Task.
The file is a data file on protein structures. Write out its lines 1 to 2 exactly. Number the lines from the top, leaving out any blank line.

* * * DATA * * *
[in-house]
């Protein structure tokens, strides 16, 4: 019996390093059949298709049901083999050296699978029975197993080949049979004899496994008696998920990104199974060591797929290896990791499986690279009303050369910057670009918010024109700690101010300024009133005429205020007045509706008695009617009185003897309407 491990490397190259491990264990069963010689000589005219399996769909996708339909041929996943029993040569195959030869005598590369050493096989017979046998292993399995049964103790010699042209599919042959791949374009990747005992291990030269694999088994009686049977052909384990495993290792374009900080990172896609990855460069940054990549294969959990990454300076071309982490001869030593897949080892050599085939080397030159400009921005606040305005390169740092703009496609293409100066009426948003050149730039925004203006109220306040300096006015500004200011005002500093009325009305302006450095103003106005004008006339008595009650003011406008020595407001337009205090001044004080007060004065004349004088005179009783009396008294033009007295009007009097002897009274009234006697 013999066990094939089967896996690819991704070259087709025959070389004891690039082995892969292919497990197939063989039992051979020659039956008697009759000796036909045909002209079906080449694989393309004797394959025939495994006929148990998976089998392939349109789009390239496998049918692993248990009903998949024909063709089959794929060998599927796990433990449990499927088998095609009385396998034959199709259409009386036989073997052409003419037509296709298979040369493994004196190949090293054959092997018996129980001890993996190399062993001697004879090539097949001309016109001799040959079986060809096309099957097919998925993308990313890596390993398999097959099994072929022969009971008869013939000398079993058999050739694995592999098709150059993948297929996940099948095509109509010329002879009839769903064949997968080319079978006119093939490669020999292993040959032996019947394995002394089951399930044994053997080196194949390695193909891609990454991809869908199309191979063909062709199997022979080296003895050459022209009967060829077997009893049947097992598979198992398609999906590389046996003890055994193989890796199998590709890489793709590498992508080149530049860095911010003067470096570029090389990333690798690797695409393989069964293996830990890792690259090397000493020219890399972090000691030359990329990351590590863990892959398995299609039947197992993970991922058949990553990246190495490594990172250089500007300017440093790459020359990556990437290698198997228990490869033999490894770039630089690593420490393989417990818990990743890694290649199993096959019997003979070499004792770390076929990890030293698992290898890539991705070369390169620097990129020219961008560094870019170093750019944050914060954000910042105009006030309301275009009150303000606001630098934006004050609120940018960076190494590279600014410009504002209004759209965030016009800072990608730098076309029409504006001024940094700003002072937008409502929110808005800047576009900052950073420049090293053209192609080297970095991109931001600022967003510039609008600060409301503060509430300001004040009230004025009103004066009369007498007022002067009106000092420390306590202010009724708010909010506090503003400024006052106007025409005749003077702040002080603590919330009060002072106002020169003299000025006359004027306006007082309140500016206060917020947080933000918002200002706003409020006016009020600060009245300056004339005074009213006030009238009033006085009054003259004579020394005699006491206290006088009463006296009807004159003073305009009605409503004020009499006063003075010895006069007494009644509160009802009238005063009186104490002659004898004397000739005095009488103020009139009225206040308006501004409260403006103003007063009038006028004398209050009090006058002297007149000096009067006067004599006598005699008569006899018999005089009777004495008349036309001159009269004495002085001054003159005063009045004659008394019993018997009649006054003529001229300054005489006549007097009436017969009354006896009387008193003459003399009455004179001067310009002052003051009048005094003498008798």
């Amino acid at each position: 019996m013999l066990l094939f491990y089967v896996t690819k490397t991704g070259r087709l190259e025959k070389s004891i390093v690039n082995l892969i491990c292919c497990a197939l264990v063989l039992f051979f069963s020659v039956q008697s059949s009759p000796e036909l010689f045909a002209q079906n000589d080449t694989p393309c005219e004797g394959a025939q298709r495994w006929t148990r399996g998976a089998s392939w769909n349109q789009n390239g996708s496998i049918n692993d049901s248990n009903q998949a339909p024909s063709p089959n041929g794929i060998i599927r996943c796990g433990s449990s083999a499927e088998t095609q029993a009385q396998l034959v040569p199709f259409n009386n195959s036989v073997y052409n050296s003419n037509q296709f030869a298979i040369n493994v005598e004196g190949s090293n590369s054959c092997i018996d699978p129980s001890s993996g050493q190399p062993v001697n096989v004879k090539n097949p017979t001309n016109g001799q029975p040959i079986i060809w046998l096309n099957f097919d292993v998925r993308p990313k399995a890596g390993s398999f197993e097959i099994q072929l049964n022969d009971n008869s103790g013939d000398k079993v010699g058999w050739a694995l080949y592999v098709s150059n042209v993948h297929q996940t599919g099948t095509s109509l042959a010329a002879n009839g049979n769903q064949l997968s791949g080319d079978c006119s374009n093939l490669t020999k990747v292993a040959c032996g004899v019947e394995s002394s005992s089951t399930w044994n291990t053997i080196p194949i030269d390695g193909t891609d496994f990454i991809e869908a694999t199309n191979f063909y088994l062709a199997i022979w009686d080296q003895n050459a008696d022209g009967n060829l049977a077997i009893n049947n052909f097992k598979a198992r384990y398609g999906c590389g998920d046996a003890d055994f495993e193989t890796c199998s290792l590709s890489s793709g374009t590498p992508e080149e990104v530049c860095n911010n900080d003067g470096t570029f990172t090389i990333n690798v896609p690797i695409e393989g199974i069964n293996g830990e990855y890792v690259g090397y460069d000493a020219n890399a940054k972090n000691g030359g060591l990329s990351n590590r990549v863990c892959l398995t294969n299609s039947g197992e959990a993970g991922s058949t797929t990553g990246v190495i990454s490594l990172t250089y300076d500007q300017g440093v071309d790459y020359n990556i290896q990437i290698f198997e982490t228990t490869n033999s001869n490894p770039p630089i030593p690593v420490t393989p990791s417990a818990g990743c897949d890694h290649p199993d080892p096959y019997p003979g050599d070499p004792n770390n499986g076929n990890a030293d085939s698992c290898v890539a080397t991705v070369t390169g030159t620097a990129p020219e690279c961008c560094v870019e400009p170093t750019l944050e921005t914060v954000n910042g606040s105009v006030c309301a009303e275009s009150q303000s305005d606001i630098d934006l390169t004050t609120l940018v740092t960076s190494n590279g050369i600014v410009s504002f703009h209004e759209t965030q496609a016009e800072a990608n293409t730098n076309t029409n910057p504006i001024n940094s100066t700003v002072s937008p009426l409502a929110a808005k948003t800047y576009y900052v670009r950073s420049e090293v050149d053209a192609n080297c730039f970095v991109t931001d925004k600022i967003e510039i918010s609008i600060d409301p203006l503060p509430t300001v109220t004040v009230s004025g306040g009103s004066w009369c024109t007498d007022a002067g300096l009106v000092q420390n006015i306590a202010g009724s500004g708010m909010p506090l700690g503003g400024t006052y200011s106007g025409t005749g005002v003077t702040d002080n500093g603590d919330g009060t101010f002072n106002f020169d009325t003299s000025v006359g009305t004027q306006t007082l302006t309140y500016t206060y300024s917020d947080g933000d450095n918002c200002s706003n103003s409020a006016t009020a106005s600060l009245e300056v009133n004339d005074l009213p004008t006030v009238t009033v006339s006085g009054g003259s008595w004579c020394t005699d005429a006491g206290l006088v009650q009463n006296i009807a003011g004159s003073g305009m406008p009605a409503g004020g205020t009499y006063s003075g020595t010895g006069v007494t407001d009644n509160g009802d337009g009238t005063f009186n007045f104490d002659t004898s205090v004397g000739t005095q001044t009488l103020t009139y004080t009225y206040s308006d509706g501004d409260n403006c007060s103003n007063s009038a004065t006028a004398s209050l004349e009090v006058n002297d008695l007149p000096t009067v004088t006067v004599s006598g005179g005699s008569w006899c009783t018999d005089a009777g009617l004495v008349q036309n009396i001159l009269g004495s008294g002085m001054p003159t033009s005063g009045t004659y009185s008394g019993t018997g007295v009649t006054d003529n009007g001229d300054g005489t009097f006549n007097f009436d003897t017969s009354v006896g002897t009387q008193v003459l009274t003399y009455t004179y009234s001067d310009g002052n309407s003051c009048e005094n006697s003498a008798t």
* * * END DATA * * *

[in-house]
């Protein structure tokens, strides 16, 4: 019996390093059949298709049901083999050296699978029975197993080949049979004899496994008696998920990104199974060591797929290896990791499986690279009303050369910057670009918010024109700690101010300024009133005429205020007045509706008695009617009185003897309407 491990490397190259491990264990069963010689000589005219399996769909996708339909041929996943029993040569195959030869005598590369050493096989017979046998292993399995049964103790010699042209599919042959791949374009990747005992291990030269694999088994009686049977052909384990495993290792374009900080990172896609990855460069940054990549294969959990990454300076071309982490001869030593897949080892050599085939080397030159400009921005606040305005390169740092703009496609293409100066009426948003050149730039925004203006109220306040300096006015500004200011005002500093009325009305302006450095103003106005004008006339008595009650003011406008020595407001337009205090001044004080007060004065004349004088005179009783009396008294033009007295009007009097002897009274009234006697 013999066990094939089967896996690819991704070259087709025959070389004891690039082995892969292919497990197939063989039992051979020659039956008697009759000796036909045909002209079906080449694989393309004797394959025939495994006929148990998976089998392939349109789009390239496998049918692993248990009903998949024909063709089959794929060998599927796990433990449990499927088998095609009385396998034959199709259409009386036989073997052409003419037509296709298979040369493994004196190949090293054959092997018996129980001890993996190399062993001697004879090539097949001309016109001799040959079986060809096309099957097919998925993308990313890596390993398999097959099994072929022969009971008869013939000398079993058999050739694995592999098709150059993948297929996940099948095509109509010329002879009839769903064949997968080319079978006119093939490669020999292993040959032996019947394995002394089951399930044994053997080196194949390695193909891609990454991809869908199309191979063909062709199997022979080296003895050459022209009967060829077997009893049947097992598979198992398609999906590389046996003890055994193989890796199998590709890489793709590498992508080149530049860095911010003067470096570029090389990333690798690797695409393989069964293996830990890792690259090397000493020219890399972090000691030359990329990351590590863990892959398995299609039947197992993970991922058949990553990246190495490594990172250089500007300017440093790459020359990556990437290698198997228990490869033999490894770039630089690593420490393989417990818990990743890694290649199993096959019997003979070499004792770390076929990890030293698992290898890539991705070369390169620097990129020219961008560094870019170093750019944050914060954000910042105009006030309301275009009150303000606001630098934006004050609120940018960076190494590279600014410009504002209004759209965030016009800072990608730098076309029409504006001024940094700003002072937008409502929110808005800047576009900052950073420049090293053209192609080297970095991109931001600022967003510039609008600060409301503060509430300001004040009230004025009103004066009369007498007022002067009106000092420390306590202010009724708010909010506090503003400024006052106007025409005749003077702040002080603590919330009060002072106002020169003299000025006359004027306006007082309140500016206060917020947080933000918002200002706003409020006016009020600060009245300056004339005074009213006030009238009033006085009054003259004579020394005699006491206290006088009463006296009807004159003073305009009605409503004020009499006063003075010895006069007494009644509160009802009238005063009186104490002659004898004397000739005095009488103020009139009225206040308006501004409260403006103003007063009038006028004398209050009090006058002297007149000096009067006067004599006598005699008569006899018999005089009777004495008349036309001159009269004495002085001054003159005063009045004659008394019993018997009649006054003529001229300054005489006549007097009436017969009354006896009387008193003459003399009455004179001067310009002052003051009048005094003498008798």